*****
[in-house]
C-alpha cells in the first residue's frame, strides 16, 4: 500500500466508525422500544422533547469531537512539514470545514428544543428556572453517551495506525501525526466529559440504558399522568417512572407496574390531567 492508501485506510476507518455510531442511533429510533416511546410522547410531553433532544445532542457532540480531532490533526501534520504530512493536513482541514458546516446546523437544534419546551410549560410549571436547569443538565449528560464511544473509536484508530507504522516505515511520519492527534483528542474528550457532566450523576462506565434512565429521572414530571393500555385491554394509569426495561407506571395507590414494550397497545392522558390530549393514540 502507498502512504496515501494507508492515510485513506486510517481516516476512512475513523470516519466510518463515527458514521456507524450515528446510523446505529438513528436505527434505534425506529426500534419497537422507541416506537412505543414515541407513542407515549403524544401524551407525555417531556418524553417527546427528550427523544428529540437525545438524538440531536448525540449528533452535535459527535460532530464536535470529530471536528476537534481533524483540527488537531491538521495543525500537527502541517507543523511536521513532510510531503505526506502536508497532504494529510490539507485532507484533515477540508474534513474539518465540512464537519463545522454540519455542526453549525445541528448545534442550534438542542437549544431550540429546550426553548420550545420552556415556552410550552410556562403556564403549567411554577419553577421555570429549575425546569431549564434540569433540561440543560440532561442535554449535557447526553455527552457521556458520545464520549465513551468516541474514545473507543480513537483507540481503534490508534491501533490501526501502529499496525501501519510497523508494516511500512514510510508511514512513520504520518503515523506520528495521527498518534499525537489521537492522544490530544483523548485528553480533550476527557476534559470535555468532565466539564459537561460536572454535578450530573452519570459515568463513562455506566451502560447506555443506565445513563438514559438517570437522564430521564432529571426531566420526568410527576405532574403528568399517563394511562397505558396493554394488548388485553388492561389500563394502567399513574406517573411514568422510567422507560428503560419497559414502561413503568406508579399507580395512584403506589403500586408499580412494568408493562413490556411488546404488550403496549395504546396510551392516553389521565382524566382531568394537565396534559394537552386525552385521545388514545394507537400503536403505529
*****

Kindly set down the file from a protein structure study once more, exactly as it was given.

[in-house]
C-alpha cells in the first residue's frame, strides 16, 4: 500500500466508525422500544422533547469531537512539514470545514428544543428556572453517551495506525501525526466529559440504558399522568417512572407496574390531567 492508501485506510476507518455510531442511533429510533416511546410522547410531553433532544445532542457532540480531532490533526501534520504530512493536513482541514458546516446546523437544534419546551410549560410549571436547569443538565449528560464511544473509536484508530507504522516505515511520519492527534483528542474528550457532566450523576462506565434512565429521572414530571393500555385491554394509569426495561407506571395507590414494550397497545392522558390530549393514540 502507498502512504496515501494507508492515510485513506486510517481516516476512512475513523470516519466510518463515527458514521456507524450515528446510523446505529438513528436505527434505534425506529426500534419497537422507541416506537412505543414515541407513542407515549403524544401524551407525555417531556418524553417527546427528550427523544428529540437525545438524538440531536448525540449528533452535535459527535460532530464536535470529530471536528476537534481533524483540527488537531491538521495543525500537527502541517507543523511536521513532510510531503505526506502536508497532504494529510490539507485532507484533515477540508474534513474539518465540512464537519463545522454540519455542526453549525445541528448545534442550534438542542437549544431550540429546550426553548420550545420552556415556552410550552410556562403556564403549567411554577419553577421555570429549575425546569431549564434540569433540561440543560440532561442535554449535557447526553455527552457521556458520545464520549465513551468516541474514545473507543480513537483507540481503534490508534491501533490501526501502529499496525501501519510497523508494516511500512514510510508511514512513520504520518503515523506520528495521527498518534499525537489521537492522544490530544483523548485528553480533550476527557476534559470535555468532565466539564459537561460536572454535578450530573452519570459515568463513562455506566451502560447506555443506565445513563438514559438517570437522564430521564432529571426531566420526568410527576405532574403528568399517563394511562397505558396493554394488548388485553388492561389500563394502567399513574406517573411514568422510567422507560428503560419497559414502561413503568406508579399507580395512584403506589403500586408499580412494568408493562413490556411488546404488550403496549395504546396510551392516553389521565382524566382531568394537565396534559394537552386525552385521545388514545394507537400503536403505529